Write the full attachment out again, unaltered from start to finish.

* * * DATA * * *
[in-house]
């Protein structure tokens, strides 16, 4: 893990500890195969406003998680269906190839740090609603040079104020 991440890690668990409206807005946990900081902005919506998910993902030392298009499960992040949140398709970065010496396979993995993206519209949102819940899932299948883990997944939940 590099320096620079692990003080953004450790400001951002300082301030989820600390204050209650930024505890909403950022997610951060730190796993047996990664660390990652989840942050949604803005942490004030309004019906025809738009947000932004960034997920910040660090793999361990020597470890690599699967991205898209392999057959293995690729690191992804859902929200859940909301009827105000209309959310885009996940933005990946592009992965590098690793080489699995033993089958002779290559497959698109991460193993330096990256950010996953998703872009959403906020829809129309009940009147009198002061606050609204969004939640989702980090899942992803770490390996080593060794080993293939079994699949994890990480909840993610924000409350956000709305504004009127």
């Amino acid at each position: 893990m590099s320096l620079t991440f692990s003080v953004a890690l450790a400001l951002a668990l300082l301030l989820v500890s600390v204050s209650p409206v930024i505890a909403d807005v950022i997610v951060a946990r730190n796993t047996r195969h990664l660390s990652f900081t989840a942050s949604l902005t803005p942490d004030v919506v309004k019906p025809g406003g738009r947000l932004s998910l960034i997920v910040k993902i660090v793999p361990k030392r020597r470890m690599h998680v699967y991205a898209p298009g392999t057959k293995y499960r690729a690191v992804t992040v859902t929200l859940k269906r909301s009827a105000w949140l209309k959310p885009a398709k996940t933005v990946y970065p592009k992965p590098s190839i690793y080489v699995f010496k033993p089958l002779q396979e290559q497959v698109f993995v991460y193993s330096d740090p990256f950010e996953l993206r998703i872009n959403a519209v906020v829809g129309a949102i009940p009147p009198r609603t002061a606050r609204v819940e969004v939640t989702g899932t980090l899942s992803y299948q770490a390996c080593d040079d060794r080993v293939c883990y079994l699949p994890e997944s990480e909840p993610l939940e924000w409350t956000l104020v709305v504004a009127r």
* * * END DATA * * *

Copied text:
[in-house]
């Protein structure tokens, strides 16, 4: 893990500890195969406003998680269906190839740090609603040079104020 991440890690668990409206807005946990900081902005919506998910993902030392298009499960992040949140398709970065010496396979993995993206519209949102819940899932299948883990997944939940 590099320096620079692990003080953004450790400001951002300082301030989820600390204050209650930024505890909403950022997610951060730190796993047996990664660390990652989840942050949604803005942490004030309004019906025809738009947000932004960034997920910040660090793999361990020597470890690599699967991205898209392999057959293995690729690191992804859902929200859940909301009827105000209309959310885009996940933005990946592009992965590098690793080489699995033993089958002779290559497959698109991460193993330096990256950010996953998703872009959403906020829809129309009940009147009198002061606050609204969004939640989702980090899942992803770490390996080593060794080993293939079994699949994890990480909840993610924000409350956000709305504004009127």
């Amino acid at each position: 893990m590099s320096l620079t991440f692990s003080v953004a890690l450790a400001l951002a668990l300082l301030l989820v500890s600390v204050s209650p409206v930024i505890a909403d807005v950022i997610v951060a946990r730190n796993t047996r195969h990664l660390s990652f900081t989840a942050s949604l902005t803005p942490d004030v919506v309004k019906p025809g406003g738009r947000l932004s998910l960034i997920v910040k993902i660090v793999p361990k030392r020597r470890m690599h998680v699967y991205a898209p298009g392999t057959k293995y499960r690729a690191v992804t992040v859902t929200l859940k269906r909301s009827a105000w949140l209309k959310p885009a398709k996940t933005v990946y970065p592009k992965p590098s190839i690793y080489v699995f010496k033993p089958l002779q396979e290559q497959v698109f993995v991460y193993s330096d740090p990256f950010e996953l993206r998703i872009n959403a519209v906020v829809g129309a949102i009940p009147p009198r609603t002061a606050r609204v819940e969004v939640t989702g899932t980090l899942s992803y299948q770490a390996c080593d040079d060794r080993v293939c883990y079994l699949p994890e997944s990480e909840p993610l939940e924000w409350t956000l104020v709305v504004a009127r």